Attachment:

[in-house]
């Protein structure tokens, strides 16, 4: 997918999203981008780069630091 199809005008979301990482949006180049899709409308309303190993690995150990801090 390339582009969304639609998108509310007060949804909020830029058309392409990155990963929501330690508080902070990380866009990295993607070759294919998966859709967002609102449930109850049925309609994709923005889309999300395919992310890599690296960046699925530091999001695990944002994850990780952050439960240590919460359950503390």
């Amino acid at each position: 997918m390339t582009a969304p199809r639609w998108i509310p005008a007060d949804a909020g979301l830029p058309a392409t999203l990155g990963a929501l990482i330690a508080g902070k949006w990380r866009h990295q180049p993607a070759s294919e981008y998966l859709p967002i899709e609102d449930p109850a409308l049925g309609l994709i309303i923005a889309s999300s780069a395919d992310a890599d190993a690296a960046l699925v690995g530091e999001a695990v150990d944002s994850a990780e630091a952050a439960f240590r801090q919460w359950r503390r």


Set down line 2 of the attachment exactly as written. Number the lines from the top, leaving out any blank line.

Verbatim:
């Protein structure tokens, strides 16, 4: 997918999203981008780069630091 199809005008979301990482949006180049899709409308309303190993690995150990801090 390339582009969304639609998108509310007060949804909020830029058309392409990155990963929501330690508080902070990380866009990295993607070759294919998966859709967002609102449930109850049925309609994709923005889309999300395919992310890599690296960046699925530091999001695990944002994850990780952050439960240590919460359950503390």